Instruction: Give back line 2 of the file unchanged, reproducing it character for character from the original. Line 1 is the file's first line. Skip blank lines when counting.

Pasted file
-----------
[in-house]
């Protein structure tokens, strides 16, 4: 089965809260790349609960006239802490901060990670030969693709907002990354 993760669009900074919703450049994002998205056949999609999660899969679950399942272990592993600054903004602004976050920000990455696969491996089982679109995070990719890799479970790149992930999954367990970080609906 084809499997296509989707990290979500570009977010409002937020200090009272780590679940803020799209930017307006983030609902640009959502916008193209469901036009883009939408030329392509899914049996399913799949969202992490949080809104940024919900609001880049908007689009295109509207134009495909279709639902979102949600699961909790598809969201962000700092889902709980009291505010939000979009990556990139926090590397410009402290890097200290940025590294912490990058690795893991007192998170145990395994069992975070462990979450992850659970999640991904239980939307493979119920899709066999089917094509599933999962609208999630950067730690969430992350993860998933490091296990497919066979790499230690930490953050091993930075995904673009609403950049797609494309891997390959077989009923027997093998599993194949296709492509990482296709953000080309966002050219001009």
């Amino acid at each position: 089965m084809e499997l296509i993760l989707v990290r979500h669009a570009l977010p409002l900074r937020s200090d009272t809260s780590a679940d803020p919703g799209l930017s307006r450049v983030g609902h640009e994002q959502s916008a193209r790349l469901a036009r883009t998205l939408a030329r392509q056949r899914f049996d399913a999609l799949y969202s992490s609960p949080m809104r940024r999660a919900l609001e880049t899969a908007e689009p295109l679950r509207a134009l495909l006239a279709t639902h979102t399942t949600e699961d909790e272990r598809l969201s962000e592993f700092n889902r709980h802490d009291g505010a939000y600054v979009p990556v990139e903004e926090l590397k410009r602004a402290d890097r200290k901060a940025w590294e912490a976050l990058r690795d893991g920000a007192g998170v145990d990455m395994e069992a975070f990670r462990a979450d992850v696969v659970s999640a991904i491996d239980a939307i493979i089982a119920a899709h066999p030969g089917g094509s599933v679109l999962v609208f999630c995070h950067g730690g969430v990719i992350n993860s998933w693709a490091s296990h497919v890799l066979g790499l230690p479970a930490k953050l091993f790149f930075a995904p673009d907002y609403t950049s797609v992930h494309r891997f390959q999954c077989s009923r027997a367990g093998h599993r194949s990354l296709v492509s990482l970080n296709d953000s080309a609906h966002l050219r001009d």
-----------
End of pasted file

């Protein structure tokens, strides 16, 4: 089965809260790349609960006239802490901060990670030969693709907002990354 993760669009900074919703450049994002998205056949999609999660899969679950399942272990592993600054903004602004976050920000990455696969491996089982679109995070990719890799479970790149992930999954367990970080609906 084809499997296509989707990290979500570009977010409002937020200090009272780590679940803020799209930017307006983030609902640009959502916008193209469901036009883009939408030329392509899914049996399913799949969202992490949080809104940024919900609001880049908007689009295109509207134009495909279709639902979102949600699961909790598809969201962000700092889902709980009291505010939000979009990556990139926090590397410009402290890097200290940025590294912490990058690795893991007192998170145990395994069992975070462990979450992850659970999640991904239980939307493979119920899709066999089917094509599933999962609208999630950067730690969430992350993860998933490091296990497919066979790499230690930490953050091993930075995904673009609403950049797609494309891997390959077989009923027997093998599993194949296709492509990482296709953000080309966002050219001009």